scipy.sparse.csgraph.laplacian#
- scipy.sparse.csgraph.laplacian(csgraph, normed=False, return_diag=False, use_out_degree=False, *, copy=True, form='array', dtype=None, symmetrized=False)[source]#
Return the Laplacian of a directed graph.
- Parameters:
- csgrapharray_like or sparse matrix, 2 dimensions
compressed-sparse graph, with shape (N, N).
- normedbool, optional
If True, then compute symmetrically normalized Laplacian. Default: False.
- return_diagbool, optional
If True, then also return an array related to vertex degrees. Default: False.
- use_out_degreebool, optional
If True, then use out-degree instead of in-degree. This distinction matters only if the graph is asymmetric. Default: False.
- copy: bool, optional
If False, then change csgraph in place if possible, avoiding doubling the memory use. Default: True, for backward compatibility.
- form: ‘array’, or ‘function’, or ‘lo’
Determines the format of the output Laplacian:
‘array’ is a numpy array;
‘function’ is a pointer to evaluating the Laplacian-vector or Laplacian-matrix product;
‘lo’ results in the format of the LinearOperator.
Choosing ‘function’ or ‘lo’ always avoids doubling the memory use, ignoring
copy
value. Default: ‘array’, for backward compatibility.- dtype: None or one of numeric numpy dtypes, optional
The dtype of the output. If
dtype=None
, the dtype of the output matches the dtype of the input csgraph, except for the casenormed=True
and integer-like csgraph, where the output dtype is ‘float’ allowing accurate normalization, but dramatically increasing the memory use. Default: None, for backward compatibility.- symmetrized: bool, optional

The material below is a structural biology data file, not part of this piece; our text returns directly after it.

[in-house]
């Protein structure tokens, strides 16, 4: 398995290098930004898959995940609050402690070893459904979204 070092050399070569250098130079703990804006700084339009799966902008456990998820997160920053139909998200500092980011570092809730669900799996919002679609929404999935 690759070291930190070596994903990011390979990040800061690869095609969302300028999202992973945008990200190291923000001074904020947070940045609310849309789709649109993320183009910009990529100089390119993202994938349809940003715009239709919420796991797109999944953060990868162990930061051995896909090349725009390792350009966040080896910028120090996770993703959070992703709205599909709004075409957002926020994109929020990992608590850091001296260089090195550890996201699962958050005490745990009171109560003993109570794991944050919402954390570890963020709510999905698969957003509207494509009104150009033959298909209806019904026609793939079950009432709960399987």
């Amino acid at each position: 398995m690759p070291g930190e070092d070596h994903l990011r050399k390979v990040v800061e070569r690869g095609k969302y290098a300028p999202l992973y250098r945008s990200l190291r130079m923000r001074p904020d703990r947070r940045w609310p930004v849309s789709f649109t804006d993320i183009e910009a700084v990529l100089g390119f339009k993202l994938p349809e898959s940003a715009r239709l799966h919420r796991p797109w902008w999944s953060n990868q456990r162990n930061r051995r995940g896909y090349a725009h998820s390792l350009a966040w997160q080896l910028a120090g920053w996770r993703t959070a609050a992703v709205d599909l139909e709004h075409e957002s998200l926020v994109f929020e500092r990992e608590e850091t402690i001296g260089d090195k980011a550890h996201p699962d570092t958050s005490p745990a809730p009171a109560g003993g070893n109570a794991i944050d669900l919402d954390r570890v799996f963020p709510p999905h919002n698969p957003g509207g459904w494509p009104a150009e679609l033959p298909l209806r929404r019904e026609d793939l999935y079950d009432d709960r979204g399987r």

If True, then the output Laplacian is symmetric/Hermitian. The symmetrization is done by
csgraph + csgraph.T.conj
without dividing by 2 to preserve integer dtypes if possible prior to the construction of the Laplacian. The symmetrization will increase the memory footprint of sparse matrices unless the sparsity pattern is symmetric or form is ‘function’ or ‘lo’. Default: False, for backward compatibility.
- Returns:
- lapndarray, or sparse matrix, or LinearOperator
The N x N Laplacian of csgraph. It will be a NumPy array (dense) if the input was dense, or a sparse matrix otherwise, or the format of a function or LinearOperator if form equals ‘function’ or ‘lo’, respectively.
- diagndarray, optional
The length-N main diagonal of the Laplacian matrix. For the normalized Laplacian, this is the array of square roots of vertex degrees or 1 if the degree is zero.
Notes
The Laplacian matrix of a graph is sometimes referred to as the “Kirchhoff matrix” or just the “Laplacian”, and is useful in many parts of spectral graph theory. In particular, the eigen-decomposition of the Laplacian can give insight into many properties of the graph, e.g., is commonly used for spectral data embedding and clustering.
The constructed Laplacian doubles the memory use if
copy=True
andform="array"
which is the default. Choosingcopy=False
has no effect unlessform="array"
or the matrix is sparse in thecoo
format, or dense array, except for the integer input withnormed=True
that forces the float output.Sparse input is reformatted into
coo
ifform="array"